People who care for loved ones with brain injuries can be under so much stress that their own health is in danger. Caregivers, most often women, show signs of grief that are comparable to those of people who have lost a loved one; they are grieving the man they once knew. They also report high levels of blame and anger, emotions that are part of grief. These emotions have been found to be linked to elevated levels of a chemical related to inflammation.
A new study evaluated 40 women who were caring for a U.S. military veteran who had a traumatic brain injury. The women answered questions about their levels of grief, stress, and depression. The researchers also took saliva samples to test for levels of a protein called tumor necrosis factor, which ties in with stress and immune responses. High levels of tumor necrosis factor raise the risk for chronic diseases. Past research has shown a link between grief and physical health problems like high blood pressure and coronary artery disease.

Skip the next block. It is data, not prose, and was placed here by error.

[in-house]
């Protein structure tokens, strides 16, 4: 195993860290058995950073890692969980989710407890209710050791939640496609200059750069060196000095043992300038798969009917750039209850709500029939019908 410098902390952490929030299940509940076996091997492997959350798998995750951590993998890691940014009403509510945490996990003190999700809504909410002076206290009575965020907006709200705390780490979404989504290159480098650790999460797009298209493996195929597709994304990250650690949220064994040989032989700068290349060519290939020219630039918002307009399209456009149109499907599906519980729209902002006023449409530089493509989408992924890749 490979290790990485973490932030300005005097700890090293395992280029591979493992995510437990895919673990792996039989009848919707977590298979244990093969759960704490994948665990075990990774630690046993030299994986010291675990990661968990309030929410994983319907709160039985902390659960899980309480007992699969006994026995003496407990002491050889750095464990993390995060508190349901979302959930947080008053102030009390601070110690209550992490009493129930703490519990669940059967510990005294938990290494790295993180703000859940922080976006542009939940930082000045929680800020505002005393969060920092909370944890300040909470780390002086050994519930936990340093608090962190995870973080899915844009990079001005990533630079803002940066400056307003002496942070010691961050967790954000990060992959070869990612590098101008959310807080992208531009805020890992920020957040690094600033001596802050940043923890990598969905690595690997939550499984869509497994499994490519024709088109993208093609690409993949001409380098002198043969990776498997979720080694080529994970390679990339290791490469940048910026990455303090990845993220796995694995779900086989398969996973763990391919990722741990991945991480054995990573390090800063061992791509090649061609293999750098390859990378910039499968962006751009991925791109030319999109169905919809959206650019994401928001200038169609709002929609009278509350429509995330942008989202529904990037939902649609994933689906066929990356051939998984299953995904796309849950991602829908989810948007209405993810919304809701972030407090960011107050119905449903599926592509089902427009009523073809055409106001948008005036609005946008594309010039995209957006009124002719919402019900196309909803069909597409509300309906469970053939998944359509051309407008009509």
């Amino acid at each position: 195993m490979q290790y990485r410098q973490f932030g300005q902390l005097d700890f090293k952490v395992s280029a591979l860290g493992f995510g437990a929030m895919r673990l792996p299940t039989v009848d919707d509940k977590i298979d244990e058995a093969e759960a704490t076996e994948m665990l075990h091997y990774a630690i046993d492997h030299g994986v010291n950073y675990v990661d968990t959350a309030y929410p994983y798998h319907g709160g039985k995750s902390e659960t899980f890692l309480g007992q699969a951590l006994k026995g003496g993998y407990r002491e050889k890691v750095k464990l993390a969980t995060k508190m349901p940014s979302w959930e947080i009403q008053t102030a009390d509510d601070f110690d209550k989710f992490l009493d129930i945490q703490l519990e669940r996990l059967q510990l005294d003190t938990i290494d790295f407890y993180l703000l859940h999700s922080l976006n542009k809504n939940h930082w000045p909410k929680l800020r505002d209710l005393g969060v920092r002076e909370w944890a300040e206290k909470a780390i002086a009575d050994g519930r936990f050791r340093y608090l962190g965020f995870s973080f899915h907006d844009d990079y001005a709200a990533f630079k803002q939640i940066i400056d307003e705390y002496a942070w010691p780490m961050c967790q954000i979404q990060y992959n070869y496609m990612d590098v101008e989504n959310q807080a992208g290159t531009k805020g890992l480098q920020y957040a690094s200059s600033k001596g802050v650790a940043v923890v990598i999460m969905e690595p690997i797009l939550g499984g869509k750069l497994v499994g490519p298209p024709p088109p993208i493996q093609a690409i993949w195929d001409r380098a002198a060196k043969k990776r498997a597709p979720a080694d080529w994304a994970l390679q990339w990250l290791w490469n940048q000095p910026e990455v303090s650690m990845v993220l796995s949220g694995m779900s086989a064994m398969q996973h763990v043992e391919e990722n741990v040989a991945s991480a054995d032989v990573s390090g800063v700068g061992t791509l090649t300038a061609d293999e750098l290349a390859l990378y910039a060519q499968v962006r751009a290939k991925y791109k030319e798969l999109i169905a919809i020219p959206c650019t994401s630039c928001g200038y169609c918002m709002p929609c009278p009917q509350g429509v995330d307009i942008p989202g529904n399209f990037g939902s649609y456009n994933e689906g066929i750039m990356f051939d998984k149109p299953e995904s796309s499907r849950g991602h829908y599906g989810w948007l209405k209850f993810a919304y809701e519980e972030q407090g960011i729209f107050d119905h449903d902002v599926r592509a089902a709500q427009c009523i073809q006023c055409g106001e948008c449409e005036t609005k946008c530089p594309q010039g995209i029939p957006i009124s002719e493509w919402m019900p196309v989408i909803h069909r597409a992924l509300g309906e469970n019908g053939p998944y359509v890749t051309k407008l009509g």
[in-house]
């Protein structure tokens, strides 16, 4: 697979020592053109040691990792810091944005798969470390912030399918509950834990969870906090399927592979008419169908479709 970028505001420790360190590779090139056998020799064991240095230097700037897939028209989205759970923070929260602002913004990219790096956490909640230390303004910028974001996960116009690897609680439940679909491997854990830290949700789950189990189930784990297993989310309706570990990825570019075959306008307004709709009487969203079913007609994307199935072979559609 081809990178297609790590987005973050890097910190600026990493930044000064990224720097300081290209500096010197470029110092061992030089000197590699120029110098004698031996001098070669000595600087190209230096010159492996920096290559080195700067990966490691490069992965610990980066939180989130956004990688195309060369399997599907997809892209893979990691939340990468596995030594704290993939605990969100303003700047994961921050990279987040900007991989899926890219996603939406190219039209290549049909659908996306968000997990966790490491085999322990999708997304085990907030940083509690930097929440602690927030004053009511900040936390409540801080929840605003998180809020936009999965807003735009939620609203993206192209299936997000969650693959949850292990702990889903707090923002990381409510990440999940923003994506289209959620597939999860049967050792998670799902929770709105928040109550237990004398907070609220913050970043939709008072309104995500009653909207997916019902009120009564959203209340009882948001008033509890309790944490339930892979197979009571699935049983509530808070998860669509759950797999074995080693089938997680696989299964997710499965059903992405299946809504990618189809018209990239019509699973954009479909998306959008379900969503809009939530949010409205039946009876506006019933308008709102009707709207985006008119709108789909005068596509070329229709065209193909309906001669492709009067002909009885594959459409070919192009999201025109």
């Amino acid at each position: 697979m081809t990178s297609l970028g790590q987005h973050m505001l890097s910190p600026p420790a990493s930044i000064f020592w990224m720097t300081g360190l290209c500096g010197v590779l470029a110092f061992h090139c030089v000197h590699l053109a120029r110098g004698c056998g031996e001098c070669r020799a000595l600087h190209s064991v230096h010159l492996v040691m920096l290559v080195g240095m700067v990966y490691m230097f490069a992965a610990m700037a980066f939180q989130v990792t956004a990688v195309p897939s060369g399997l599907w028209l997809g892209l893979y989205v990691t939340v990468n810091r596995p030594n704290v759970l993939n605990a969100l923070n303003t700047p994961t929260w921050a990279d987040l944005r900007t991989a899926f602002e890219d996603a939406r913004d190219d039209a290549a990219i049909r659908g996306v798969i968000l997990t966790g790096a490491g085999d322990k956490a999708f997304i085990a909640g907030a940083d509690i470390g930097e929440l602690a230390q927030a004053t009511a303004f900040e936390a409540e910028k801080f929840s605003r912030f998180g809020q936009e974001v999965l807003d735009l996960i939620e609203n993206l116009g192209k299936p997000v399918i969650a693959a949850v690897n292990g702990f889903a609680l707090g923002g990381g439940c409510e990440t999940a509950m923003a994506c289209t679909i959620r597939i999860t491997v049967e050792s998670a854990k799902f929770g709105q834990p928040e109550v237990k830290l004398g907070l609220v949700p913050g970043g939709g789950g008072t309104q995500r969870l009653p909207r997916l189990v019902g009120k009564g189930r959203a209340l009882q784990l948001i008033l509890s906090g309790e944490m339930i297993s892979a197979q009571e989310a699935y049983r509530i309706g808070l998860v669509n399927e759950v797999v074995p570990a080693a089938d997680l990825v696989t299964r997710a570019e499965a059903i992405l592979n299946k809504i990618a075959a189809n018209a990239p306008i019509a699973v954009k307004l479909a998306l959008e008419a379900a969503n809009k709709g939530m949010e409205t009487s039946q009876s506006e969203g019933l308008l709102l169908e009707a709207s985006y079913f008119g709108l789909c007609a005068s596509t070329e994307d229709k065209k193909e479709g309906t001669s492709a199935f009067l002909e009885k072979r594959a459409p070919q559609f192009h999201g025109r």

Normally, someone under stress can turn to their loved one for support, but caregivers are stressed further because they cannot turn to their loved one for support, said Karen Saban of the Loyola University Chicago Marcella Niehoff School of Nursing, who led the study.
The caregivers felt 35% more anger than is typical among women who are not caring for TBI victims, and also had 25% more tumor necrosis factor than an average person. Grief was not associated with levels of tumor necrosis factor, high levels of blame and/or anger was associated with higher levels. These findings suggest that blame and anger associated with grief may be related to the elevations in the protein exhibited by individuals caring for a loved one with a brain injury.
Since 2000, almost 250,000 U.S. veterans have been diagnosed with traumatic brain injury, with 43,000 of them having an injury that is moderate or severe.
The study was published in the journal Biological Research for Nursing.